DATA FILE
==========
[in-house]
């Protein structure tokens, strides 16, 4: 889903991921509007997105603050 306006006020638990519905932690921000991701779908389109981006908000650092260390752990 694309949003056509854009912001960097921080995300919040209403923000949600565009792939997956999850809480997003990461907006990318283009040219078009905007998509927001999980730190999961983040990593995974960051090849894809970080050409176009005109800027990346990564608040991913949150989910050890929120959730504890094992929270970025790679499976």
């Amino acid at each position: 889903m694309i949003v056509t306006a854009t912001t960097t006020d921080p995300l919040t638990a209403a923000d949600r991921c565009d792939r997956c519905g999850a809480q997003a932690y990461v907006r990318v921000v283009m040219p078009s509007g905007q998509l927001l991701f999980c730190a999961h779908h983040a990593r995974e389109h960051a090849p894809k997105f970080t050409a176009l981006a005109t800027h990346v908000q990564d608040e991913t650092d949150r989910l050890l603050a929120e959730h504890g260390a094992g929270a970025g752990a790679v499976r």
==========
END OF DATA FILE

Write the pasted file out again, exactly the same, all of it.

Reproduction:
[in-house]
């Protein structure tokens, strides 16, 4: 889903991921509007997105603050 306006006020638990519905932690921000991701779908389109981006908000650092260390752990 694309949003056509854009912001960097921080995300919040209403923000949600565009792939997956999850809480997003990461907006990318283009040219078009905007998509927001999980730190999961983040990593995974960051090849894809970080050409176009005109800027990346990564608040991913949150989910050890929120959730504890094992929270970025790679499976």
């Amino acid at each position: 889903m694309i949003v056509t306006a854009t912001t960097t006020d921080p995300l919040t638990a209403a923000d949600r991921c565009d792939r997956c519905g999850a809480q997003a932690y990461v907006r990318v921000v283009m040219p078009s509007g905007q998509l927001l991701f999980c730190a999961h779908h983040a990593r995974e389109h960051a090849p894809k997105f970080t050409a176009l981006a005109t800027h990346v908000q990564d608040e991913t650092d949150r989910l050890l603050a929120e959730h504890g260390a094992g929270a970025g752990a790679v499976r």